Temporary contraction is an example of an unsubstantiated claim. Probably, this explanation was constructed before the understanding of the consequences of terminal arterioles’ tunica media not receiving enough NO, losing its elasticity and resilience, and becoming stiff. It becomes difficult for red blood cells, normally 7-8 µm in outer diameter, to pass through a stiffened terminal arteriole with an inner diameter of 2-5 µm.


Under the heading ”Symptoms of Angina,” it is written:

”The most important cause of angina is atherosclerosis.”

Yes, if the glycocalyx is damaged, i.e., low and sparse instead of high and dense as when the glycocalyx is healthy. But I wonder how many people from middle age and upwards have a fully healthy endothelial glycocalyx after having eaten 60% carbohydrates and drunk sweet beverages throughout their life? Unfortunately, there are no studies to rely on, but it is likely that a very large proportion walk around with damaged glycocalyx, which is the underlying cause of many different disease symptoms such as angina, heart attack, and stroke. Thus, they expose themselves to the risk that blood fats can reach the endothelial cells and pass through the openings between them. There, the construction of plaque on the backside of the endothelial cells begins. When such plaques have grown large enough, the protective covering of endothelial cells can burst and the plaque can travel towards the heart and brain.

”With atherosclerosis, fat, cells, and connective tissue are stored in the vessel walls, which become stiff and thickened.”

Indeed, this is how hjä expresses itself without solid evidence that this is the case. But as said, as long as your glycocalyx on the inside of the arteries is healthy, no fat can come near the vessel walls. It is not fat that makes the vessel walls stiff – it is a lack of nitric oxide NO ① in the smooth muscle layer of the vessel walls, the tunica media, which thereby loses its elasticity and resilience and becomes stiff.

Under the heading ”Risk Factors,” it is written:

”Both angina and heart attack are caused by atherosclerosis in the heart’s coronary arteries.”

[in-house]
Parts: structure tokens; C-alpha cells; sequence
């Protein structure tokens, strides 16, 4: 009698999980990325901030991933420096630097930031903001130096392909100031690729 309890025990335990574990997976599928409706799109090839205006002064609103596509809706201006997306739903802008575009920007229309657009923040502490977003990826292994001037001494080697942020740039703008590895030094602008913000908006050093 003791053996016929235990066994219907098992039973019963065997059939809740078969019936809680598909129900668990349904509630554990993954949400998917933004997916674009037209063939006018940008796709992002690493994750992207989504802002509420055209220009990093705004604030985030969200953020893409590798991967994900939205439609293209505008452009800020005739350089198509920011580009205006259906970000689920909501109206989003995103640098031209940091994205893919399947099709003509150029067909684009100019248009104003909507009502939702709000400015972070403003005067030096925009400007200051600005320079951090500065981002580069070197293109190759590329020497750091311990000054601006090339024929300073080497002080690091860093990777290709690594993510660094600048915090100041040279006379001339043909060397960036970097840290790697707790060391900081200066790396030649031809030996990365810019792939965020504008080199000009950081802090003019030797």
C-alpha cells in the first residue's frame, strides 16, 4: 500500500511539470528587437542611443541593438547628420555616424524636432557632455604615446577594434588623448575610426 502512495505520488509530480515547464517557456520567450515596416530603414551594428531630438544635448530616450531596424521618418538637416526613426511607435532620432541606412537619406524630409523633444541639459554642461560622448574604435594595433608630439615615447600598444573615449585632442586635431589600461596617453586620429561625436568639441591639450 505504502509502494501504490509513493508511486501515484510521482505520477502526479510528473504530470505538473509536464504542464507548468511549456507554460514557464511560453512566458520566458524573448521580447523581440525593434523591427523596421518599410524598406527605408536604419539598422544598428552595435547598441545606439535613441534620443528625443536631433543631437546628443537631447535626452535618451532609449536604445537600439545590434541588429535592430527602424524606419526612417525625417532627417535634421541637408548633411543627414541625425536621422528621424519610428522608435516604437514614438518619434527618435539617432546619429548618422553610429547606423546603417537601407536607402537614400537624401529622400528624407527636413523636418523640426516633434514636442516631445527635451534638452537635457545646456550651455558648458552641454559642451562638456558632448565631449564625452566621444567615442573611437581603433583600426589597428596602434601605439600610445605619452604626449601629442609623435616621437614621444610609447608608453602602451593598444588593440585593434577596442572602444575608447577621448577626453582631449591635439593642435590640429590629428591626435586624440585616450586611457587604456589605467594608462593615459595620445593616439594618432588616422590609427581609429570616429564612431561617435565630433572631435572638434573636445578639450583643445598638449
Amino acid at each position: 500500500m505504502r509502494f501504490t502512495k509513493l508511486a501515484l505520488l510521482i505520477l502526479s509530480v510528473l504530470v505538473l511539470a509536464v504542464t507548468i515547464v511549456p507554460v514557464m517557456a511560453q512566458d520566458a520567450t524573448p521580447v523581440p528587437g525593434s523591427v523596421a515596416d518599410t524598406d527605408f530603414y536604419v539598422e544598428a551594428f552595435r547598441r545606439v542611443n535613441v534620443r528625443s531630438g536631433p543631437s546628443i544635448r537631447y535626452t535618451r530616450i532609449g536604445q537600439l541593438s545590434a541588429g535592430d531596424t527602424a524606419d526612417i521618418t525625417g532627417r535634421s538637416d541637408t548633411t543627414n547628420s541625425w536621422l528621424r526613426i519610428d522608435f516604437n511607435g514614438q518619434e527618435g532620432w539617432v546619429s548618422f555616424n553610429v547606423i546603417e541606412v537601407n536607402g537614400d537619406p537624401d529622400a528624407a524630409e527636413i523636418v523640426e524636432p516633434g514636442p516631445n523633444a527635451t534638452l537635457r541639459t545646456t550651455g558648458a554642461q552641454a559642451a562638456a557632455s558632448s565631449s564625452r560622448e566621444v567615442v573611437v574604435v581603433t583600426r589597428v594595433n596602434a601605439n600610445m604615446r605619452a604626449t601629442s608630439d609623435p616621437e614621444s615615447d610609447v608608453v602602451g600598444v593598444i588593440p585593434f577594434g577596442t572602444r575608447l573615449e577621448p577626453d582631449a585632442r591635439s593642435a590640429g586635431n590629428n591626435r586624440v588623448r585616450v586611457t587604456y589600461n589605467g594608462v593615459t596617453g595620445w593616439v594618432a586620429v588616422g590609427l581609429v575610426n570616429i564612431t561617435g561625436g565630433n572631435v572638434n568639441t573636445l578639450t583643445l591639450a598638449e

Only if the glycocalyx is damaged, i.e., low and sparse instead of high and dense as when the glycocalyx is healthy, is my comment.

”Overweight and diabetes”:

When one becomes overweight and is diagnosed with diabetes, the breakdown of the endothelial glycocalyx has been ongoing for a long time. What damages the glycocalyx is that it is exposed to a blood content that it is not accustomed to, which slowly but surely breaks down the glycocalyx’s molecular balance (homeostasis). During the hundreds of thousands of years or perhaps even millions of years, during which we evolved into the Homo sapiens we are now, our diet probably consisted of 1/3 fat (likely mostly animal), 1/3 protein, 1/3 carbohydrates, and water – all directly from nature.

During those years, the glycocalyx achieved its molecular balance (homeostasis). Since about 200 years ago, we have slowly but surely changed our diet to today typically consist of about 20% fat, 20% protein, and 60% carbohydrates (sugar, flour, and starch) and sweet drinks in addition. It’s not surprising that the glycocalyx, which over hundreds of thousands or perhaps even millions of years built up a stable molecular balance (homeostasis), has now become imbalanced and in many people lost both its protective function against, for example, cholesterol, and its signaling function to the endothelial cells to deliver NO to the tunica media.